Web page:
The Importance of Scaling and Root Planing in Periodontal Therapy

Gum disease is a prevailing dental problem caused by plaque and calculus. If you develop gum disease, consult the family dentist in Leesburg, and their dedicated team of oral hygienists for further evaluation and management. They may offer a comprehensive approach to remove calculus and treat inflamed gums through scaling and root planing. These procedures help chip off hard calculus that is impossible through regular brushing and flossing. 

If you want to know more about scaling and root planing, scroll down to read this informative blog. 

An insight into scaling and root planing

Scaling and root planing are professional deep cleanings that help remove plaque and hard calculus that can stick to your teeth. You may require these treatments if you suffer from gum or periodontal disease. 

Scaling involves the removal of calculus from the surface of your teeth, while root planing involves the removal of calculus from the roots of your teeth below the gum line. 

What to expect before scaling and root planing? 

Your dentist will initially evaluate your oral cavity to determine the amount of calculus present. They conduct a detailed oral examination to assess the gum deterioration in the form of gingival pockets. Special probes are used to measure the pocket to determine the amount of bone loss. This is further confirmed through oral radiographs.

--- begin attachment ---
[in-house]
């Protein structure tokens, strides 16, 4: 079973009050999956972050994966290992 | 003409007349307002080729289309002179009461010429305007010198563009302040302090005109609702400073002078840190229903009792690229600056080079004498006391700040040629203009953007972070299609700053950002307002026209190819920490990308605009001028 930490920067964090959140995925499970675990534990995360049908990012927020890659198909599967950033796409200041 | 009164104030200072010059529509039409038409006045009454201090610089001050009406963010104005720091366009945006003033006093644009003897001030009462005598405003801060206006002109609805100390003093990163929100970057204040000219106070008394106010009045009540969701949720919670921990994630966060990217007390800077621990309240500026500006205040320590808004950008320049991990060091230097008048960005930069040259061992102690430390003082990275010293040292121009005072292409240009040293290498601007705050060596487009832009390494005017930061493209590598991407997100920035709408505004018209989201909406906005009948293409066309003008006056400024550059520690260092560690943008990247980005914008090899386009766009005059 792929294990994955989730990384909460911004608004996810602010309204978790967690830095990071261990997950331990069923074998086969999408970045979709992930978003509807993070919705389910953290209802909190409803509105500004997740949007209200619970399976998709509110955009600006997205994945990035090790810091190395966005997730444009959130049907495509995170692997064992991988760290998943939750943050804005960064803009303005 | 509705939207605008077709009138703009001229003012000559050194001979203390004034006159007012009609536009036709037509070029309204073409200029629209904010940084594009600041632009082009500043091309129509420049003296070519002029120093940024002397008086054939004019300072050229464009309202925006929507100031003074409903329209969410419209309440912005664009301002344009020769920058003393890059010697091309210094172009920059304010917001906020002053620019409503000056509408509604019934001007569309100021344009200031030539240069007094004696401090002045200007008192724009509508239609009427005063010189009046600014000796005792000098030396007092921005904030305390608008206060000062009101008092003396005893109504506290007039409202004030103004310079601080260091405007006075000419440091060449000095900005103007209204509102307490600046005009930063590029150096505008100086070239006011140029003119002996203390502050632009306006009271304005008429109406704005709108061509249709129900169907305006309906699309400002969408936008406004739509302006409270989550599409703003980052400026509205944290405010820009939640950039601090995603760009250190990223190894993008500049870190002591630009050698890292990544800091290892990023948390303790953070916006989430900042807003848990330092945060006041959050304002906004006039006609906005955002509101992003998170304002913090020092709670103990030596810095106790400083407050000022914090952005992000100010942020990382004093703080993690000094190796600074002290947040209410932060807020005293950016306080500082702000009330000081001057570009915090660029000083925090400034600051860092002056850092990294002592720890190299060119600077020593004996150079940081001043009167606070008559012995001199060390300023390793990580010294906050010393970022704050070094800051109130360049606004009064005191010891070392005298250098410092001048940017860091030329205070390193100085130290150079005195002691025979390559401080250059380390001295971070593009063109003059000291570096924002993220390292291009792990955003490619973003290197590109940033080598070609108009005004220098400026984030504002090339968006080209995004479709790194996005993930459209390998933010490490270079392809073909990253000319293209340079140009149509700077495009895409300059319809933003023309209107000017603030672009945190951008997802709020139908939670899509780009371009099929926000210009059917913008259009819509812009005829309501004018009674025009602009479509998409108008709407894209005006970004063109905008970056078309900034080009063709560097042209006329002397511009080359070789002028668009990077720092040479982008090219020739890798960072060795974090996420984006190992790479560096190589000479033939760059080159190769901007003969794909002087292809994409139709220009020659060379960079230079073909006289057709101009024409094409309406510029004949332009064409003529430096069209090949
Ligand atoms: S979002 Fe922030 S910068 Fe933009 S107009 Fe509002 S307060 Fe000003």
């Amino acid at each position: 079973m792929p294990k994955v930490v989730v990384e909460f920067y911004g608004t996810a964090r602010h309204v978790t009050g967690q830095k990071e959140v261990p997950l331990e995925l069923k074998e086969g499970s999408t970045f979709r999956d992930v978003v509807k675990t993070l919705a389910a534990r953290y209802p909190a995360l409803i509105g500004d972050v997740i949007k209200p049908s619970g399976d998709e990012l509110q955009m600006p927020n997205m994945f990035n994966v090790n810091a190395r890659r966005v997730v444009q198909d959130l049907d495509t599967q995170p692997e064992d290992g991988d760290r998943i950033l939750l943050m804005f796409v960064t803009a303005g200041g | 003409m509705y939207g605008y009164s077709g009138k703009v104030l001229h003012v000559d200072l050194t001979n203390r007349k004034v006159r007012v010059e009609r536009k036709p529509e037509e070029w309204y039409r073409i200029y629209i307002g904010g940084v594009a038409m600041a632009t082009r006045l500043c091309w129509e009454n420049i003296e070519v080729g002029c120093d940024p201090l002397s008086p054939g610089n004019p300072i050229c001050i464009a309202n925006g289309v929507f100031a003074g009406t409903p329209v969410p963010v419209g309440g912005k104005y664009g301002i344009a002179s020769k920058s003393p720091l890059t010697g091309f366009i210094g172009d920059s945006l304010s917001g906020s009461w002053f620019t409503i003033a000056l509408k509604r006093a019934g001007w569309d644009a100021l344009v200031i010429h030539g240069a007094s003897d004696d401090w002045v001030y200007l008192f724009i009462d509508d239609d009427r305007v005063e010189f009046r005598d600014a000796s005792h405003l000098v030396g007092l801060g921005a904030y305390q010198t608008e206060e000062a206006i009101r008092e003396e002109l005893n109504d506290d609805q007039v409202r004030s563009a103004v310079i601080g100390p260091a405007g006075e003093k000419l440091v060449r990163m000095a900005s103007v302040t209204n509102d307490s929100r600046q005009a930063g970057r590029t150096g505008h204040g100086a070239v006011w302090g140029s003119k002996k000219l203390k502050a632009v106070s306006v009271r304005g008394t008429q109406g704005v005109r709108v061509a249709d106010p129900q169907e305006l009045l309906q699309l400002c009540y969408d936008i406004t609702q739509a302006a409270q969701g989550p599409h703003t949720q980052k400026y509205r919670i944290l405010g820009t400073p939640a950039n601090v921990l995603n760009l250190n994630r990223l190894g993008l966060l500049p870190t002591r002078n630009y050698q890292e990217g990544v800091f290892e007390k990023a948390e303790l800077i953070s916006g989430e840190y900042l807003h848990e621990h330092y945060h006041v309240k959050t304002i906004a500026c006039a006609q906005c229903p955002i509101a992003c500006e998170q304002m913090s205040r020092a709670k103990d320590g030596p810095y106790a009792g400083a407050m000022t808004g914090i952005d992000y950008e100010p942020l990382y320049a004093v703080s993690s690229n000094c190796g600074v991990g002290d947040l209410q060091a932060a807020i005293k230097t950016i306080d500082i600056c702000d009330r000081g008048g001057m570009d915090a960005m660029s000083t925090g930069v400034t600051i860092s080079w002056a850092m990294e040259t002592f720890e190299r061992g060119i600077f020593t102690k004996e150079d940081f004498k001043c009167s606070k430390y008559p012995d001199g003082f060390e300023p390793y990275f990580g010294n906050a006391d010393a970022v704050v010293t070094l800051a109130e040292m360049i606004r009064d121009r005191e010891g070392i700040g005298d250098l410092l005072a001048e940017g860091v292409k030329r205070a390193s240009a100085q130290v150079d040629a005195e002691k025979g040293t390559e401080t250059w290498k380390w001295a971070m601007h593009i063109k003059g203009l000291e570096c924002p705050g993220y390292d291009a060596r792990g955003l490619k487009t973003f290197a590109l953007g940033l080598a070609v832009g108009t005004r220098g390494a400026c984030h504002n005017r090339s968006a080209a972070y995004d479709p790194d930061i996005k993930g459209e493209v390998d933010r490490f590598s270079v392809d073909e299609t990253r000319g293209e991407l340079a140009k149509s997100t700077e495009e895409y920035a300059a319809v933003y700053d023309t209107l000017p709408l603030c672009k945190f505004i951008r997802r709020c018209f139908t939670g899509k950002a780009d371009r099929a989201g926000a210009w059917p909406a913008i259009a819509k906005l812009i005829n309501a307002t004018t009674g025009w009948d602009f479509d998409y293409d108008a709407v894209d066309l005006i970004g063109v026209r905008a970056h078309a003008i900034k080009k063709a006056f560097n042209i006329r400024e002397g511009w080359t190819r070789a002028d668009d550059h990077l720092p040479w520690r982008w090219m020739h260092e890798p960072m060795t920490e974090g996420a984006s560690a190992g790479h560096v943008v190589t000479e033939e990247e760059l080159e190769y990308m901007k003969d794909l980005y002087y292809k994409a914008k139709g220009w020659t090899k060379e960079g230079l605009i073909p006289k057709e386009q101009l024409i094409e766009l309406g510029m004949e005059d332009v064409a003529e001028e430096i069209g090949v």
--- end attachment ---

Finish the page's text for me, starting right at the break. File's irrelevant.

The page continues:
What to expect during scaling and root planing?

Your dentist or oral hygienist will use a vibrating tool called an ultrasonic scaler to perform the scaling process. 

Scaling involves the following steps:

  • A vibrating metal tip on the scaler will chip off the calculus from your teeth’s surfaces. 
  • A water spray from the scalar washes away the calculus, and flushes plaque from the gingival pockets. 
  • The remaining small pieces of calculus will be removed using a manual scaler and a curette (a scraping device). 

Root planing is similar to scaling but takes place on the roots of the teeth below the gum line. 

During root planing, your dentist will:

  • Use a tool to gently push aside your gum tissues and expose your root surfaces. 
  • Use the same scaling tools to chip the calculus and make them smooth
  • Inject an antibiotic solution into the gingival pockets

Final thought

Gum disease can deteriorate, negatively impacting your oral health and aesthetics. Untreated cases can cause further damage resulting in loss of attachment and tooth mobility. Seek dental care when you notice signs of gum disease like bleeding, swollen, or inflamed gums. Since gum disease at an early stage can be easily reversed through scaling and root planing. 

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